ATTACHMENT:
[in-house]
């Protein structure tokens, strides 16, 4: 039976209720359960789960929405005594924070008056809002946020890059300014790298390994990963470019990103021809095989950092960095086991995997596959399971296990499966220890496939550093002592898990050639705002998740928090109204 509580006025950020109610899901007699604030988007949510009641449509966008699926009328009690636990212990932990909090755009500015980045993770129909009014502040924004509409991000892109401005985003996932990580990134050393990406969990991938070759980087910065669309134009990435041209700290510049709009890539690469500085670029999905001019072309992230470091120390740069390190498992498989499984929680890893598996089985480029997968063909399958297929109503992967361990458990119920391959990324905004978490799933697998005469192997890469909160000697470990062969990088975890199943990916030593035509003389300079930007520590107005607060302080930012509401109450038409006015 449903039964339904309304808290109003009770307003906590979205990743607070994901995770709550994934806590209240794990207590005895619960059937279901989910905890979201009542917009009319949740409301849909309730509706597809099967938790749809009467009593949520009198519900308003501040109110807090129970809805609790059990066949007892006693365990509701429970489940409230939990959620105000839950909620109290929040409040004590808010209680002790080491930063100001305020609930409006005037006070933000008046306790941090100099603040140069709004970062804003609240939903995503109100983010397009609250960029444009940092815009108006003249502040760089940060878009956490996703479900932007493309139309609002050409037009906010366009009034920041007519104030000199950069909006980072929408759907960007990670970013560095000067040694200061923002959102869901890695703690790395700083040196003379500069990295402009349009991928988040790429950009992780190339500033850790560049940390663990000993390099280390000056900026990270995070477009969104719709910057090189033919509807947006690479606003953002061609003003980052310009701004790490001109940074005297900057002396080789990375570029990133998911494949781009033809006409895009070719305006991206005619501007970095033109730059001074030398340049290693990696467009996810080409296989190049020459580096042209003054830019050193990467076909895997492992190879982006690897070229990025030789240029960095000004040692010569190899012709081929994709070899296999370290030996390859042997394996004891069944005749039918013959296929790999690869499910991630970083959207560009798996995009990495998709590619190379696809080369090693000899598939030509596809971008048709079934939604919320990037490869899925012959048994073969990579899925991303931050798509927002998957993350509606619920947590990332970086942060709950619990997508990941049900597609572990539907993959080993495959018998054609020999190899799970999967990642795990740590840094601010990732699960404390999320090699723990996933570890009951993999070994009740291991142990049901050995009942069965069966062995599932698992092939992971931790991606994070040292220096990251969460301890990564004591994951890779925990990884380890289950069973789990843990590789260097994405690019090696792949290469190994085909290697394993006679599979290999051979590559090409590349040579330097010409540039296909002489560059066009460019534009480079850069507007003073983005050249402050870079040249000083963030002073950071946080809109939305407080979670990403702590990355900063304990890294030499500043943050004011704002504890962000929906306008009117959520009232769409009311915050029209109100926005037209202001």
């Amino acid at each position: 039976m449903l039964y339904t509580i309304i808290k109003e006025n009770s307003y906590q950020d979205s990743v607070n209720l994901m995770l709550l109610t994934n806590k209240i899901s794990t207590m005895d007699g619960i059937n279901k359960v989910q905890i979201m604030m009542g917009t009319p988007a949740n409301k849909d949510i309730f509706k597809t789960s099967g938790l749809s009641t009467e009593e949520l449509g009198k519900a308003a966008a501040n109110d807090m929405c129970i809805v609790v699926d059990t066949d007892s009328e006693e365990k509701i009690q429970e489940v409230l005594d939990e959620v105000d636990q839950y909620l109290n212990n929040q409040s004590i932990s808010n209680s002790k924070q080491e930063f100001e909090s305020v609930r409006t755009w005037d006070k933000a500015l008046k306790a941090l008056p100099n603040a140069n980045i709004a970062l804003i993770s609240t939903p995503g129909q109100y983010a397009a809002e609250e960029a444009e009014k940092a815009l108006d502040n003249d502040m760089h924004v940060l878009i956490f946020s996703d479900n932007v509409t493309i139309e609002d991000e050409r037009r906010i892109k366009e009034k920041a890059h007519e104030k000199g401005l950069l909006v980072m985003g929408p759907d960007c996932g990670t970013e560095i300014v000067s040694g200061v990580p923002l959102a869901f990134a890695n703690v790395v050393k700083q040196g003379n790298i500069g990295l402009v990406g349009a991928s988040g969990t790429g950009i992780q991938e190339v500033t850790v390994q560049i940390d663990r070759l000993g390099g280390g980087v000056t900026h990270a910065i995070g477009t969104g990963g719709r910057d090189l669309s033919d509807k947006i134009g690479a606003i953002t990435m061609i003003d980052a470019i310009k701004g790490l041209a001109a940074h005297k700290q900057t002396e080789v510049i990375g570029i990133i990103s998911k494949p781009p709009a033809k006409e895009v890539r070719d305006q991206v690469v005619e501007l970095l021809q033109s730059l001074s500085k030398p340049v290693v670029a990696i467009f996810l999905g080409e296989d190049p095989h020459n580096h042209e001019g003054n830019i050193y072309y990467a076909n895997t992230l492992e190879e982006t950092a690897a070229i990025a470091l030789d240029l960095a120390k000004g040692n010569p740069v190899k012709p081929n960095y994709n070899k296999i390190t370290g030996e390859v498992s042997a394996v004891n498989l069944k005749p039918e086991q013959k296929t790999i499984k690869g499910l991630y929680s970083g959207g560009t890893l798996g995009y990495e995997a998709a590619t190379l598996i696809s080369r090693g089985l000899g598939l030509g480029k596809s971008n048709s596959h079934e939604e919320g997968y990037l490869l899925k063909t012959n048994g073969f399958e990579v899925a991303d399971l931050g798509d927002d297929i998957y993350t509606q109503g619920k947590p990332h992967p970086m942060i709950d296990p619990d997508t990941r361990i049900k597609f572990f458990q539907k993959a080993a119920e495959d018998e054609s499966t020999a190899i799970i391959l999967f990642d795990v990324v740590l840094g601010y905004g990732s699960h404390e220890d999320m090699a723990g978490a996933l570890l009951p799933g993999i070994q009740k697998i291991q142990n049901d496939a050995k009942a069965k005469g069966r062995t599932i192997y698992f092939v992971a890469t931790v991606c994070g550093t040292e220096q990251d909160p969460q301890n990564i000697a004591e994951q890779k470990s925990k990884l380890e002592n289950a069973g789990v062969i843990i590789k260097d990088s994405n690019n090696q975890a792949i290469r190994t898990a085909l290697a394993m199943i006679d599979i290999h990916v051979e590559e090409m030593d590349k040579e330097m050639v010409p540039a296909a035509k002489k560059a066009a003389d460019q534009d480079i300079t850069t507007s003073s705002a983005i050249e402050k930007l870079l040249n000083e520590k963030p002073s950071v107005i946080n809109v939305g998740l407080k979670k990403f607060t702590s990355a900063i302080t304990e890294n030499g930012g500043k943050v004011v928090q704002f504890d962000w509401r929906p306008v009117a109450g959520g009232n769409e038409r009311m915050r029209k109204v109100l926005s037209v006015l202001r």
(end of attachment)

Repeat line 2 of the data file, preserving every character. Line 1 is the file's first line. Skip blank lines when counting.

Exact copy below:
């Protein structure tokens, strides 16, 4: 039976209720359960789960929405005594924070008056809002946020890059300014790298390994990963470019990103021809095989950092960095086991995997596959399971296990499966220890496939550093002592898990050639705002998740928090109204 509580006025950020109610899901007699604030988007949510009641449509966008699926009328009690636990212990932990909090755009500015980045993770129909009014502040924004509409991000892109401005985003996932990580990134050393990406969990991938070759980087910065669309134009990435041209700290510049709009890539690469500085670029999905001019072309992230470091120390740069390190498992498989499984929680890893598996089985480029997968063909399958297929109503992967361990458990119920391959990324905004978490799933697998005469192997890469909160000697470990062969990088975890199943990916030593035509003389300079930007520590107005607060302080930012509401109450038409006015 449903039964339904309304808290109003009770307003906590979205990743607070994901995770709550994934806590209240794990207590005895619960059937279901989910905890979201009542917009009319949740409301849909309730509706597809099967938790749809009467009593949520009198519900308003501040109110807090129970809805609790059990066949007892006693365990509701429970489940409230939990959620105000839950909620109290929040409040004590808010209680002790080491930063100001305020609930409006005037006070933000008046306790941090100099603040140069709004970062804003609240939903995503109100983010397009609250960029444009940092815009108006003249502040760089940060878009956490996703479900932007493309139309609002050409037009906010366009009034920041007519104030000199950069909006980072929408759907960007990670970013560095000067040694200061923002959102869901890695703690790395700083040196003379500069990295402009349009991928988040790429950009992780190339500033850790560049940390663990000993390099280390000056900026990270995070477009969104719709910057090189033919509807947006690479606003953002061609003003980052310009701004790490001109940074005297900057002396080789990375570029990133998911494949781009033809006409895009070719305006991206005619501007970095033109730059001074030398340049290693990696467009996810080409296989190049020459580096042209003054830019050193990467076909895997492992190879982006690897070229990025030789240029960095000004040692010569190899012709081929994709070899296999370290030996390859042997394996004891069944005749039918013959296929790999690869499910991630970083959207560009798996995009990495998709590619190379696809080369090693000899598939030509596809971008048709079934939604919320990037490869899925012959048994073969990579899925991303931050798509927002998957993350509606619920947590990332970086942060709950619990997508990941049900597609572990539907993959080993495959018998054609020999190899799970999967990642795990740590840094601010990732699960404390999320090699723990996933570890009951993999070994009740291991142990049901050995009942069965069966062995599932698992092939992971931790991606994070040292220096990251969460301890990564004591994951890779925990990884380890289950069973789990843990590789260097994405690019090696792949290469190994085909290697394993006679599979290999051979590559090409590349040579330097010409540039296909002489560059066009460019534009480079850069507007003073983005050249402050870079040249000083963030002073950071946080809109939305407080979670990403702590990355900063304990890294030499500043943050004011704002504890962000929906306008009117959520009232769409009311915050029209109100926005037209202001």